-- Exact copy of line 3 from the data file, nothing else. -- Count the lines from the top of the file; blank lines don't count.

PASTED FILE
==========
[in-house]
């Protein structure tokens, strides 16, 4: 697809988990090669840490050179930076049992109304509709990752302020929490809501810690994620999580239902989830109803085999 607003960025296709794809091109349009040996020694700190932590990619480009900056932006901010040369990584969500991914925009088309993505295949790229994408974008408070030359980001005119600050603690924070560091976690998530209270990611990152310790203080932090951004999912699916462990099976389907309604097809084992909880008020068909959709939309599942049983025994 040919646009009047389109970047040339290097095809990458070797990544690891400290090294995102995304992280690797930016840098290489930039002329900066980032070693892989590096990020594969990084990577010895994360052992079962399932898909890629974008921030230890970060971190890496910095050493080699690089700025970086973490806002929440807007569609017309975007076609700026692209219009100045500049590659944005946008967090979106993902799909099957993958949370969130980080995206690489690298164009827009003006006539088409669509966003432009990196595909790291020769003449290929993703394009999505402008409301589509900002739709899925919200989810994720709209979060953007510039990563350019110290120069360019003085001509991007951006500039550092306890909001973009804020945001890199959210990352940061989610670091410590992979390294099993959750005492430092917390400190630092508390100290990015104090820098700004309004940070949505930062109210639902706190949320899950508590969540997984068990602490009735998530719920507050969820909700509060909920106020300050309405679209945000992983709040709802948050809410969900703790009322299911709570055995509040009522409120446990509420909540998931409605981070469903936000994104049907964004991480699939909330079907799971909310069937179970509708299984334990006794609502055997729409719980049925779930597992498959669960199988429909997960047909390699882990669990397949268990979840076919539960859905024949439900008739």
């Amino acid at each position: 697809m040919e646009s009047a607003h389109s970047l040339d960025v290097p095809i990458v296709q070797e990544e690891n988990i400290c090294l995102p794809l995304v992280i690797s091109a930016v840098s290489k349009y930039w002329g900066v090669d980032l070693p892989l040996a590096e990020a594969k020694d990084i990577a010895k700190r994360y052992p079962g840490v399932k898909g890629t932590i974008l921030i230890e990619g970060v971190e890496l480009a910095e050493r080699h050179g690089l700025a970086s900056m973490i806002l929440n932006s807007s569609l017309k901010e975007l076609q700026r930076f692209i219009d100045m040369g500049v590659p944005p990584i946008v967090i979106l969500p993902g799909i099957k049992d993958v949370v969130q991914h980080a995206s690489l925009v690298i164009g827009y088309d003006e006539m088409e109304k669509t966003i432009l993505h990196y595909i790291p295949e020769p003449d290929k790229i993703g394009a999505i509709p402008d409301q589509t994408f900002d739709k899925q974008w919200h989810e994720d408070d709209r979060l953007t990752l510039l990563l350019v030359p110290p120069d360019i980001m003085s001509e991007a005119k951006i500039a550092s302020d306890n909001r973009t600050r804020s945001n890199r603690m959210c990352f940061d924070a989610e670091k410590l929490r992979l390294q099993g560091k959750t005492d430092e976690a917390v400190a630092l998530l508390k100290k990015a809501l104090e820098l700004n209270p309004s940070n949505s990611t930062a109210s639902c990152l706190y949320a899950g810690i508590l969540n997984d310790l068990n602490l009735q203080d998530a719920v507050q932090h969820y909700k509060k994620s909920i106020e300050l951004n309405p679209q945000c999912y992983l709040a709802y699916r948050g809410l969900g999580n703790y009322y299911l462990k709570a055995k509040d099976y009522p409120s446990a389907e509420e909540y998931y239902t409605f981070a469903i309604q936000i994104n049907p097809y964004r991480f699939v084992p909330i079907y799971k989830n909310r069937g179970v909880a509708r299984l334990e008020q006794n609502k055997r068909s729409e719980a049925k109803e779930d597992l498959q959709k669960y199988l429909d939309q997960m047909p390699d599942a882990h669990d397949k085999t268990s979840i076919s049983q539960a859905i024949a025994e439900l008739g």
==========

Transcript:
């Amino acid at each position: 697809m040919e646009s009047a607003h389109s970047l040339d960025v290097p095809i990458v296709q070797e990544e690891n988990i400290c090294l995102p794809l995304v992280i690797s091109a930016v840098s290489k349009y930039w002329g900066v090669d980032l070693p892989l040996a590096e990020a594969k020694d990084i990577a010895k700190r994360y052992p079962g840490v399932k898909g890629t932590i974008l921030i230890e990619g970060v971190e890496l480009a910095e050493r080699h050179g690089l700025a970086s900056m973490i806002l929440n932006s807007s569609l017309k901010e975007l076609q700026r930076f692209i219009d100045m040369g500049v590659p944005p990584i946008v967090i979106l969500p993902g799909i099957k049992d993958v949370v969130q991914h980080a995206s690489l925009v690298i164009g827009y088309d003006e006539m088409e109304k669509t966003i432009l993505h990196y595909i790291p295949e020769p003449d290929k790229i993703g394009a999505i509709p402008d409301q589509t994408f900002d739709k899925q974008w919200h989810e994720d408070d709209r979060l953007t990752l510039l990563l350019v030359p110290p120069d360019i980001m003085s001509e991007a005119k951006i500039a550092s302020d306890n909001r973009t600050r804020s945001n890199r603690m959210c990352f940061d924070a989610e670091k410590l929490r992979l390294q099993g560091k959750t005492d430092e976690a917390v400190a630092l998530l508390k100290k990015a809501l104090e820098l700004n209270p309004s940070n949505s990611t930062a109210s639902c990152l706190y949320a899950g810690i508590l969540n997984d310790l068990n602490l009735q203080d998530a719920v507050q932090h969820y909700k509060k994620s909920i106020e300050l951004n309405p679209q945000c999912y992983l709040a709802y699916r948050g809410l969900g999580n703790y009322y299911l462990k709570a055995k509040d099976y009522p409120s446990a389907e509420e909540y998931y239902t409605f981070a469903i309604q936000i994104n049907p097809y964004r991480f699939v084992p909330i079907y799971k989830n909310r069937g179970v909880a509708r299984l334990e008020q006794n609502k055997r068909s729409e719980a049925k109803e779930d597992l498959q959709k669960y199988l429909d939309q997960m047909p390699d599942a882990h669990d397949k085999t268990s979840i076919s049983q539960a859905i024949a025994e439900l008739g």